Sparks fly as downed line causes electrical hiccup in Port Angeles
A downed electrical line sparks as police and firefighters arrive on Marine Drive across from the Boat Haven in Port Angeles.
By Jeremy Schwartz
Peninsula Daily News
Print This | Email This
Most Popular this week
Police pull woman to safety at Port Angeles City Pier after suicide threats; officers to be nominated for award
UPDATE: Police pull woman to safety at Port Angeles City Pier after suicide threats; officers to be nominated for award
UPDATE — Distributor Netflix defends satirical movie from which Native American actors walked off the set
Repairs were finished early evening Friday.
The mishap occurred a little before 3 p.m. after a Port of Port Angeles flatbed truck clearing tree branches in the 800 block of Marine Drive, near High Tide Seafoods Inc., backed into a guywire supporting a power pole, said Brian Anders, an electrical engineer with the city of Port Angeles.
The guywire snapped, causing the power pole to shake and the power lines it was supporting to slap together, Anders said.
The wires' contact caused the casings to melt and one of the lines to fall to the ground with electricity still running through it.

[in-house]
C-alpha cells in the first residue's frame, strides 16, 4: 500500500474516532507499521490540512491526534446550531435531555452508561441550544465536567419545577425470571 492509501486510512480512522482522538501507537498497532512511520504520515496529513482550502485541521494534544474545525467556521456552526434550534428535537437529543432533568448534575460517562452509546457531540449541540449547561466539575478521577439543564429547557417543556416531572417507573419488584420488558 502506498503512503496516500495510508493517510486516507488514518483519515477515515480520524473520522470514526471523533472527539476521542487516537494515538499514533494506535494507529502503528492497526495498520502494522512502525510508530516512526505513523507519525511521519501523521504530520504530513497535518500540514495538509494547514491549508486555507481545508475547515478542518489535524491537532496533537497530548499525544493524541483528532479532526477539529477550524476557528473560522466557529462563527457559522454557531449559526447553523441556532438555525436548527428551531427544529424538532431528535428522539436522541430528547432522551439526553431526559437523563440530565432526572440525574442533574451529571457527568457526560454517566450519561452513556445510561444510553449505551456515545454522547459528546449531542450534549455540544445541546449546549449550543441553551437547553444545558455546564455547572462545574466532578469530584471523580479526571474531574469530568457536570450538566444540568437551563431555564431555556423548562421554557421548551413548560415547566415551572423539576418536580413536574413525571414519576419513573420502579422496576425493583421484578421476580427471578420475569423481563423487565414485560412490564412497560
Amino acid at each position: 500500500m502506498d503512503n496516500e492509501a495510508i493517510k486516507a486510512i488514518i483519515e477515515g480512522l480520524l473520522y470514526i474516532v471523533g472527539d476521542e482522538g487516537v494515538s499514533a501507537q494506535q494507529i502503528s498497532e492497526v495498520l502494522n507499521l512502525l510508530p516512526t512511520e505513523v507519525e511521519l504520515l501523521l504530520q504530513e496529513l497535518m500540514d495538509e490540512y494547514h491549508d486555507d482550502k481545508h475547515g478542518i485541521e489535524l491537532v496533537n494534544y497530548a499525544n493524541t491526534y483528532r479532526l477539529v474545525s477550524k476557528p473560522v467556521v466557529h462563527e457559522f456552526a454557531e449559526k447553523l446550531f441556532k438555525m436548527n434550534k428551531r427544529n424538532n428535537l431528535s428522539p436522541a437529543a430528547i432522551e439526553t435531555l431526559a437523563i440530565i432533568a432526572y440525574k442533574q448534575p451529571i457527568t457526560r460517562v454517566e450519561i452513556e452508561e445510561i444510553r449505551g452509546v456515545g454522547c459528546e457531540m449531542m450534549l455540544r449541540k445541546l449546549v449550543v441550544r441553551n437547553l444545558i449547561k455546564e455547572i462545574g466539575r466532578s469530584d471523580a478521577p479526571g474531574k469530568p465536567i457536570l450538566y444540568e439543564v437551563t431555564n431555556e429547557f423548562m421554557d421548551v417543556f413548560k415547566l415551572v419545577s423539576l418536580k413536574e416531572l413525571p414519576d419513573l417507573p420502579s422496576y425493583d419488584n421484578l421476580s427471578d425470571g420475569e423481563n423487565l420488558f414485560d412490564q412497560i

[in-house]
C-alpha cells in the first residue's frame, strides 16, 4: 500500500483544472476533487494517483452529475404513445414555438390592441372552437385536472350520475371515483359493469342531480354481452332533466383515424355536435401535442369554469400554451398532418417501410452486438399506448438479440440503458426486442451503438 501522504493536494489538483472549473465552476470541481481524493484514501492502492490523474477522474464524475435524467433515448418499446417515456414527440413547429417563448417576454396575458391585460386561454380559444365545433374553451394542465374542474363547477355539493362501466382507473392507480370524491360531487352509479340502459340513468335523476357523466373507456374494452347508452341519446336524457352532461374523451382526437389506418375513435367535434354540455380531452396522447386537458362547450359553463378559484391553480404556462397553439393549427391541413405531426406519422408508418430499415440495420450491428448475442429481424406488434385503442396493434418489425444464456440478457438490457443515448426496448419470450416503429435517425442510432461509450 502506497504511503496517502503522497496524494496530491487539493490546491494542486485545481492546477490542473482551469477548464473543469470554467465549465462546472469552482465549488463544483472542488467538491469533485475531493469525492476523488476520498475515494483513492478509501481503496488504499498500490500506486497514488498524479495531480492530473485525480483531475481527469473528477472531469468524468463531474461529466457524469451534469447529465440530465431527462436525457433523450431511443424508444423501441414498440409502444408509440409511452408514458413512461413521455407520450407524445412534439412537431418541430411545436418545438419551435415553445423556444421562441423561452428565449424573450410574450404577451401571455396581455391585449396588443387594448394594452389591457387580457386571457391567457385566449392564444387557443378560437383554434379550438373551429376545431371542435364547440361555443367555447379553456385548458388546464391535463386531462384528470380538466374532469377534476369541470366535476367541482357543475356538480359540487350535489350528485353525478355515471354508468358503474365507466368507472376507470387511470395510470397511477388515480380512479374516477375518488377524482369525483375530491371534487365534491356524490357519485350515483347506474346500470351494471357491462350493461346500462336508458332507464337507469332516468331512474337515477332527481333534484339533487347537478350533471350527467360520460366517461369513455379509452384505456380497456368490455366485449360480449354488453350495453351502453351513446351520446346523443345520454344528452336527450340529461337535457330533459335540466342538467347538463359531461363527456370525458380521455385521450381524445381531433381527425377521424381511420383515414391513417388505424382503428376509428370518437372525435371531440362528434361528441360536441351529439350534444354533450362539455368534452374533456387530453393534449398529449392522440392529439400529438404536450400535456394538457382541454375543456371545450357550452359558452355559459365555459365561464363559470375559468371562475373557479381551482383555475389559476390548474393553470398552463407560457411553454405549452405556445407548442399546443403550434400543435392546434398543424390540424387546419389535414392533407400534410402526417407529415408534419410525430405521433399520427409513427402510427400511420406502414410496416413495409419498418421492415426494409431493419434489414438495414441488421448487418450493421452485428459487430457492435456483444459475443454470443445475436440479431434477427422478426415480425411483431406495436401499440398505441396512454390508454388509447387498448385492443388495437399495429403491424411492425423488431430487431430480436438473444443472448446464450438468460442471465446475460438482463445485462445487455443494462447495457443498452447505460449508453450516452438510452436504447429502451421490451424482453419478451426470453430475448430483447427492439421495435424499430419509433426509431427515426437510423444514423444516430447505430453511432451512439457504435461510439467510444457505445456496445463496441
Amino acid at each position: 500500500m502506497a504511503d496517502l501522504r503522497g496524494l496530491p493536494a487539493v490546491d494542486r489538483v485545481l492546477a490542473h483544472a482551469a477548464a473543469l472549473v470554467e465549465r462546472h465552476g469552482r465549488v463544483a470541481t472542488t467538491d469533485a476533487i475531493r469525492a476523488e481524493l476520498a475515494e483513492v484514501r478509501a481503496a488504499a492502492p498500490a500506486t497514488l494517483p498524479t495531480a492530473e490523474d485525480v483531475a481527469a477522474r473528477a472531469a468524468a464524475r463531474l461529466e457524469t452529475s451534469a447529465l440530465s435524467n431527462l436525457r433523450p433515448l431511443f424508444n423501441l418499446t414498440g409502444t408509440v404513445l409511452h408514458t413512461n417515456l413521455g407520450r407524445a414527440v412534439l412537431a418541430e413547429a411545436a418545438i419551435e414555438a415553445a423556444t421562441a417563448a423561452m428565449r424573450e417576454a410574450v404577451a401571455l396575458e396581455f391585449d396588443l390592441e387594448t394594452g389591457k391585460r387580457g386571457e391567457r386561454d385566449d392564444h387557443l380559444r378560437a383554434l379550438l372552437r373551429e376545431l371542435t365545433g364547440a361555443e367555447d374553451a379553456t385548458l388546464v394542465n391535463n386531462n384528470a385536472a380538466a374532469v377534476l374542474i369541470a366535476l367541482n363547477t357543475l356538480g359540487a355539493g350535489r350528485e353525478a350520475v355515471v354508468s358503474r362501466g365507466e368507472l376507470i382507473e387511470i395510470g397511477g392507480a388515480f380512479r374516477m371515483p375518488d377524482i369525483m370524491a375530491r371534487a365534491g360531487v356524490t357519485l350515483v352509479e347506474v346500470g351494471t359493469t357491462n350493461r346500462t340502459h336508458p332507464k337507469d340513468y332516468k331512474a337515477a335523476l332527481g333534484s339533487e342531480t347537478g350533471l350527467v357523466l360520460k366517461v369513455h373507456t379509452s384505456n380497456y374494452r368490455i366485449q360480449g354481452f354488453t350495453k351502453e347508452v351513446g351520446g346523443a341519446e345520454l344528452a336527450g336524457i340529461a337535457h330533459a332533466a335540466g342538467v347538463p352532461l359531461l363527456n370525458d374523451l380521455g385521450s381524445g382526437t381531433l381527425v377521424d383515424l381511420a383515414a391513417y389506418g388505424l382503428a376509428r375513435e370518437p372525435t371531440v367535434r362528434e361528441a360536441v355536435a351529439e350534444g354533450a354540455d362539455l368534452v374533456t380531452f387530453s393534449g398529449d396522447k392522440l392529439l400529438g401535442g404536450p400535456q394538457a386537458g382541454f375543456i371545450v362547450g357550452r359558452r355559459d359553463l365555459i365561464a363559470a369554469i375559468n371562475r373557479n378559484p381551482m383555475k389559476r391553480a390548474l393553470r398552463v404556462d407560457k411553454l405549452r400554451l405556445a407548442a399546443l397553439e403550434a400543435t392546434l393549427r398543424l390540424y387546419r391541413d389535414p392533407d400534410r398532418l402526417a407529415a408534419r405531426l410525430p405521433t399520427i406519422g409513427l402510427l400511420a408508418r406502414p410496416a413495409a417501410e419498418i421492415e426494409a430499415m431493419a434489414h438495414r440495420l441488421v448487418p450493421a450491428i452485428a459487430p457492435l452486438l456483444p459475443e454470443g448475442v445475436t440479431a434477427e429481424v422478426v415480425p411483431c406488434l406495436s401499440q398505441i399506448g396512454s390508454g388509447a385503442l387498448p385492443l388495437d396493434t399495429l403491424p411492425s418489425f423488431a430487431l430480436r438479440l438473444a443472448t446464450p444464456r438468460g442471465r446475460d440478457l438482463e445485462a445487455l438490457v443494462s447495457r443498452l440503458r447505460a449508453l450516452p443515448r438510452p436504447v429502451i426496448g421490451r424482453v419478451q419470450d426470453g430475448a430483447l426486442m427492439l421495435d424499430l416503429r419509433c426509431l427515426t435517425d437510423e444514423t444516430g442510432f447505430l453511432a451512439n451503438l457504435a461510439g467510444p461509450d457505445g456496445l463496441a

Responding Port Angeles police officers found a fully charged line lying on the ground, Deputy Police Chief Brian Smith said.
The Port Angeles Fire Department also was called out to deal with small ground fires caused by the sparking live wire, though the fires eventually burned themselves out, Smith said.
No injuries were reported as a result of the downed line, though traffic was restricted to one lane for about three hours, Smith said.
City electrical personnel shut off power to the immediate area to repair the line, and turned the power back on after repairs were completed at about 7 p.m. Friday, city electrical operations manager Jim Klarr said Saturday.
Klarr said all downed lines should be considered live and kept well away from — even by emergency first-responders — until city light engineers are able to assess the situation.
“When a [power line] is on the ground, you should always consider it energized,” Klarr said.
The line that fell Friday had 7,200 volts running through it, Klarr said.
That is more than enough to kill anyone who might have touched it.
“If you made contact with that and you were standing on the ground, it'd be catastrophic,” Klarr said.
Reporter Jeremy Schwartz can be reached at 360-452-2345, ext. 5074, or at firstname.lastname@example.org.
Last modified: October 27. 2012 5:39PM